Barghi to ‘empower community’ in health care

By LAUREN DOWDLE / For the Reporter

It doesn’t take long for people to notice there’s something special about Armeen Barghi.

The son of Taleb and Zahra, Armeen Barghi is a senior at Oak Mountain High School — but his accomplishments in both science and philanthropy are well beyond his years.

Oak Mountain High School senior Armeen Barghi will attend Harvard University to pursue a major in biological sciences. (For the Reporter/Dawn Harrison)

Barghi is the president of Future Business Leaders of America, Science National Honor Society and National Technical Honor Society. He’s also involved in the SGA, Key Club, math team, Oak Mountain table tennis team and research labs at UAB.

“While his cognitive IQ is incredible, I believe his social intelligence is what separates him from peers of the same cognitive ability,” says Bobby Deavers, school counselor at Oak Mountain High School. “He has an amazing aptness to connect with people and influence them positively.”

Something else he connects with is science. He’s been a research assistant in two separate laboratories at the University of Alabama at Birmingham, where he’s contributed in both clinical research and complex bench science — and made an impression.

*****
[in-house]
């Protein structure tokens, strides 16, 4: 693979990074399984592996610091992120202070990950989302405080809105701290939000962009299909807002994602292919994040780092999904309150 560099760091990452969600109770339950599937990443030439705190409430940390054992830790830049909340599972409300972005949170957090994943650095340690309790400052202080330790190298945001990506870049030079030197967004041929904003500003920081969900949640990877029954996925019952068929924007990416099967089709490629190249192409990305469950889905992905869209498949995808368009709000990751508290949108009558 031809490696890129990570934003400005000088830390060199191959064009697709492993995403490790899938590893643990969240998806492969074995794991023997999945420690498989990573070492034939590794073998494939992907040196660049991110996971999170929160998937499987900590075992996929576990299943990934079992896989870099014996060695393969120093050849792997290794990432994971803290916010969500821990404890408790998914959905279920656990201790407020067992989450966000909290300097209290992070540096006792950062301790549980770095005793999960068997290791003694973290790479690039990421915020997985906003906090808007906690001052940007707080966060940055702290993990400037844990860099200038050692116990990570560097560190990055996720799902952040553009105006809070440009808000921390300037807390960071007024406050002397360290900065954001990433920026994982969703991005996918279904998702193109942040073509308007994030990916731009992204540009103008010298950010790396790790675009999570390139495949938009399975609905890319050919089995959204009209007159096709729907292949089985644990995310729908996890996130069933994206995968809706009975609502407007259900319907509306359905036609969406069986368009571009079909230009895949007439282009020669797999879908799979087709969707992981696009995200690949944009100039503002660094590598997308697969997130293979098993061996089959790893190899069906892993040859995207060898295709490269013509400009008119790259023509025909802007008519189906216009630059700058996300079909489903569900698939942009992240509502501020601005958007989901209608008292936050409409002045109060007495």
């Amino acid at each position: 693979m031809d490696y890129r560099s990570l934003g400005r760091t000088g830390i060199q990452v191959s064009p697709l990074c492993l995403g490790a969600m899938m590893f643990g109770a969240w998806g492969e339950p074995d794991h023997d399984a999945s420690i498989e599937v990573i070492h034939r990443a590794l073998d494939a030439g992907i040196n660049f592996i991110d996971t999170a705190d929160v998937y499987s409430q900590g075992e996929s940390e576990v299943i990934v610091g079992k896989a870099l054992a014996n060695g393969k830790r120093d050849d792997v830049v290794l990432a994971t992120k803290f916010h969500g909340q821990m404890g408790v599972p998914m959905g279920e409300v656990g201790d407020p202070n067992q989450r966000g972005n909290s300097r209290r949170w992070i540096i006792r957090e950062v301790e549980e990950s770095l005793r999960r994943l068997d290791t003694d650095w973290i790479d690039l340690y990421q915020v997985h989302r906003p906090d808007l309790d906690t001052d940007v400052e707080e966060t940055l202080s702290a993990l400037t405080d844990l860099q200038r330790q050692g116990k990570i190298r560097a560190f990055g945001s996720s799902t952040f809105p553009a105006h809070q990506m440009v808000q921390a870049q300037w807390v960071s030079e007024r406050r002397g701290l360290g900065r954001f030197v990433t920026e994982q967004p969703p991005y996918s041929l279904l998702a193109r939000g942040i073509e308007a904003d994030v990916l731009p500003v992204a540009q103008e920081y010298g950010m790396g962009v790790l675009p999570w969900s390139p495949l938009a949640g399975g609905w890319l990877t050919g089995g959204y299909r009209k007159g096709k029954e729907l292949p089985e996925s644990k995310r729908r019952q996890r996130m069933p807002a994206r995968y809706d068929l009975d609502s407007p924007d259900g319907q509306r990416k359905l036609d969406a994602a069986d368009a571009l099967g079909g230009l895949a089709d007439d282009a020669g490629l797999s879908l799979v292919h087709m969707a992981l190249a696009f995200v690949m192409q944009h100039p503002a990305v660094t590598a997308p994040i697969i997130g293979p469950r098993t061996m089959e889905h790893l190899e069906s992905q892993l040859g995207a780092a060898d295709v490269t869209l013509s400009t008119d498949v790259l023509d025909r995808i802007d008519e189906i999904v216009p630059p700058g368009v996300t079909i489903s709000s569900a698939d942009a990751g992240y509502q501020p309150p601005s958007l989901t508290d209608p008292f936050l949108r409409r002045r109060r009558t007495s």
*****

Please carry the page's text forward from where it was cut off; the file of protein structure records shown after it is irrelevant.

“I have tremendous experience in mentoring and teaching both graduate and professional students and can say with confidence Armeen is going to set the world on fire in any area of academic pursuit he chooses,” says Dr. Lori McMahon, Ph. D., dean of UAB’s graduate school.

Barghi has had the opportunity to shadow a variety of physicians throughout his high school career and says those experiences have only deepened his desire to become a physician scientist.

But he doesn’t keep all of that knowledge to himself: Barghi also supports those around him at school, in the community and even across the world — like how he helped raise money for a mobile health clinic in the Middle East.

“Empowering one’s community — whether it is regional, state, national or even international — reflects one’s own success,” he says. “Giving back to the community is a form of helping those that helped me grow and thrive.”

When he isn’t in the lab or classroom, Barghi likes to spend his time playing table tennis, biking, fishing, kayaking or canoeing with his friends and family.

With admissions to seven Ivy League schools, he decided to attend Harvard to pursue a major in biological sciences, and he plans to pursue medicine after college to continue his research and philanthropy.

“Personally, I believe that giving back to the community is fundamental in promoting altruism and humanitarianism. Professionally, medicine is the ultimate arbiter of human healthcare,” he says. “I am interested in both continuing research and pursuing medicine as a way to advocate and further promote healthy living.”